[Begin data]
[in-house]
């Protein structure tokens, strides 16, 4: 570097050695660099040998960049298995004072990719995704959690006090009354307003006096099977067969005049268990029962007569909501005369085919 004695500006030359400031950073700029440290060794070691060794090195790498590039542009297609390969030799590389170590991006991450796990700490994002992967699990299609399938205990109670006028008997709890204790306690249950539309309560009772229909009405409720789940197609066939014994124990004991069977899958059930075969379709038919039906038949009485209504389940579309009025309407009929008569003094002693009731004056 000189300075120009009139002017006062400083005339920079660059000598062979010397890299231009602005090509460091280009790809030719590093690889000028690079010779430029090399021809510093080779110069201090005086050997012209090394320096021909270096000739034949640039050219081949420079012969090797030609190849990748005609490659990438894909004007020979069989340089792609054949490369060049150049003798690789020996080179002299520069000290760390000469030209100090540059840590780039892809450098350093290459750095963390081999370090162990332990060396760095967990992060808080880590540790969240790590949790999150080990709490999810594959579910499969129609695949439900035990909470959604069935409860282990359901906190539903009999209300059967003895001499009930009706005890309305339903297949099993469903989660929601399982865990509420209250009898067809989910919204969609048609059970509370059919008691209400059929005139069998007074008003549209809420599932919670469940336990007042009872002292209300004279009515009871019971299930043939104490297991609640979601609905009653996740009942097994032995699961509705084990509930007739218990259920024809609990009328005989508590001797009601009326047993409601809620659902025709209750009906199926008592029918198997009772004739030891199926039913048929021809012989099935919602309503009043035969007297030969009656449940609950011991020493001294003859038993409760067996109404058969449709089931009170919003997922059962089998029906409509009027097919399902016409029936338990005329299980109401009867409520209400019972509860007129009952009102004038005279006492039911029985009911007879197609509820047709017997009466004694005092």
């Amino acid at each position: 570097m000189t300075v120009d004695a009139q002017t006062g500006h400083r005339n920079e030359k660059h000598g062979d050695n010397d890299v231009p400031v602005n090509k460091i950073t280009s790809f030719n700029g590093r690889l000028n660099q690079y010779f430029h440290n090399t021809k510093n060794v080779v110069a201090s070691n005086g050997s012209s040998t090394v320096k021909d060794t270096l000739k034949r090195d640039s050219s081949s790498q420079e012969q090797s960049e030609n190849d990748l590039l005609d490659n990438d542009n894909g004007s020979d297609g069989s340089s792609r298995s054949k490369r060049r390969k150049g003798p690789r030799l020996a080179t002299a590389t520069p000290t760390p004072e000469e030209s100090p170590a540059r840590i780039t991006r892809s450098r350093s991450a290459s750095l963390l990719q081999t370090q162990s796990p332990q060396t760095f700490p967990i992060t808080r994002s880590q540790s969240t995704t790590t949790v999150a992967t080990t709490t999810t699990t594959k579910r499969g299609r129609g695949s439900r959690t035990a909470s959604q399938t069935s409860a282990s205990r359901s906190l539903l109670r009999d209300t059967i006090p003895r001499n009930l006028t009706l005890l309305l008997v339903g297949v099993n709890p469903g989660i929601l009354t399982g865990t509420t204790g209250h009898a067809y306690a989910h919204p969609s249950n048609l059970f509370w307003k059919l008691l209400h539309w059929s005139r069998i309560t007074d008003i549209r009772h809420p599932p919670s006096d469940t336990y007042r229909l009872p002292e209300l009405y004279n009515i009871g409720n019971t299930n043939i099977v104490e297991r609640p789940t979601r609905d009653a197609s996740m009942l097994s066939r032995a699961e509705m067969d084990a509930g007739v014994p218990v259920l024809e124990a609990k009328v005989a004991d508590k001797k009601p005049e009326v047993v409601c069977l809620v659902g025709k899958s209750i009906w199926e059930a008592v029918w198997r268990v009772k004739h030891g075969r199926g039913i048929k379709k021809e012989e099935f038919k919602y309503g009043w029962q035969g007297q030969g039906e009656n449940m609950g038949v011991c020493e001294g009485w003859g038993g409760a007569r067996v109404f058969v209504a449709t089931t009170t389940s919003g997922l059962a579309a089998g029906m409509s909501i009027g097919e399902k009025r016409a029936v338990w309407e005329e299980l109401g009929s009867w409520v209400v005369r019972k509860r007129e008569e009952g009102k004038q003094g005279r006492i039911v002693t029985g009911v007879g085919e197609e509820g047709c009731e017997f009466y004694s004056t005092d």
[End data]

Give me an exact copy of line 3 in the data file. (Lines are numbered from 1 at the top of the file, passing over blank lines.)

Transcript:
């Amino acid at each position: 570097m000189t300075v120009d004695a009139q002017t006062g500006h400083r005339n920079e030359k660059h000598g062979d050695n010397d890299v231009p400031v602005n090509k460091i950073t280009s790809f030719n700029g590093r690889l000028n660099q690079y010779f430029h440290n090399t021809k510093n060794v080779v110069a201090s070691n005086g050997s012209s040998t090394v320096k021909d060794t270096l000739k034949r090195d640039s050219s081949s790498q420079e012969q090797s960049e030609n190849d990748l590039l005609d490659n990438d542009n894909g004007s020979d297609g069989s340089s792609r298995s054949k490369r060049r390969k150049g003798p690789r030799l020996a080179t002299a590389t520069p000290t760390p004072e000469e030209s100090p170590a540059r840590i780039t991006r892809s450098r350093s991450a290459s750095l963390l990719q081999t370090q162990s796990p332990q060396t760095f700490p967990i992060t808080r994002s880590q540790s969240t995704t790590t949790v999150a992967t080990t709490t999810t699990t594959k579910r499969g299609r129609g695949s439900r959690t035990a909470s959604q399938t069935s409860a282990s205990r359901s906190l539903l109670r009999d209300t059967i006090p003895r001499n009930l006028t009706l005890l309305l008997v339903g297949v099993n709890p469903g989660i929601l009354t399982g865990t509420t204790g209250h009898a067809y306690a989910h919204p969609s249950n048609l059970f509370w307003k059919l008691l209400h539309w059929s005139r069998i309560t007074d008003i549209r009772h809420p599932p919670s006096d469940t336990y007042r229909l009872p002292e209300l009405y004279n009515i009871g409720n019971t299930n043939i099977v104490e297991r609640p789940t979601r609905d009653a197609s996740m009942l097994s066939r032995a699961e509705m067969d084990a509930g007739v014994p218990v259920l024809e124990a609990k009328v005989a004991d508590k001797k009601p005049e009326v047993v409601c069977l809620v659902g025709k899958s209750i009906w199926e059930a008592v029918w198997r268990v009772k004739h030891g075969r199926g039913i048929k379709k021809e012989e099935f038919k919602y309503g009043w029962q035969g007297q030969g039906e009656n449940m609950g038949v011991c020493e001294g009485w003859g038993g409760a007569r067996v109404f058969v209504a449709t089931t009170t389940s919003g997922l059962a579309a089998g029906m409509s909501i009027g097919e399902k009025r016409a029936v338990w309407e005329e299980l109401g009929s009867w409520v209400v005369r019972k509860r007129e008569e009952g009102k004038q003094g005279r006492i039911v002693t029985g009911v007879g085919e197609e509820g047709c009731e017997f009466y004694s004056t005092d």